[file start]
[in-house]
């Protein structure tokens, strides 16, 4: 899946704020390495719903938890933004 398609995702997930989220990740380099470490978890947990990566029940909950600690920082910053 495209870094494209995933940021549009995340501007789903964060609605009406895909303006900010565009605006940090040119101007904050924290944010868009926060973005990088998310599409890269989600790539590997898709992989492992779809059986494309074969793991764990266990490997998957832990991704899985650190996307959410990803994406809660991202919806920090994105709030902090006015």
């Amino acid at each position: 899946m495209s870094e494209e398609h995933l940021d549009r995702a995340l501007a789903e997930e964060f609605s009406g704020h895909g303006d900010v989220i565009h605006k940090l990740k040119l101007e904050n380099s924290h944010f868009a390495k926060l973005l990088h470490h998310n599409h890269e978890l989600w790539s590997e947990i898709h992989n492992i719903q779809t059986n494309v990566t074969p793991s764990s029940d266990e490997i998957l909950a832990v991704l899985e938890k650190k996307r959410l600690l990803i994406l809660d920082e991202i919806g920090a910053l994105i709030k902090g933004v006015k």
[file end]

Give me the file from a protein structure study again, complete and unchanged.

[in-house]
């Protein structure tokens, strides 16, 4: 899946704020390495719903938890933004 398609995702997930989220990740380099470490978890947990990566029940909950600690920082910053 495209870094494209995933940021549009995340501007789903964060609605009406895909303006900010565009605006940090040119101007904050924290944010868009926060973005990088998310599409890269989600790539590997898709992989492992779809059986494309074969793991764990266990490997998957832990991704899985650190996307959410990803994406809660991202919806920090994105709030902090006015």
């Amino acid at each position: 899946m495209s870094e494209e398609h995933l940021d549009r995702a995340l501007a789903e997930e964060f609605s009406g704020h895909g303006d900010v989220i565009h605006k940090l990740k040119l101007e904050n380099s924290h944010f868009a390495k926060l973005l990088h470490h998310n599409h890269e978890l989600w790539s590997e947990i898709h992989n492992i719903q779809t059986n494309v990566t074969p793991s764990s029940d266990e490997i998957l909950a832990v991704l899985e938890k650190k996307r959410l600690l990803i994406l809660d920082e991202i919806g920090a910053l994105i709030k902090g933004v006015k």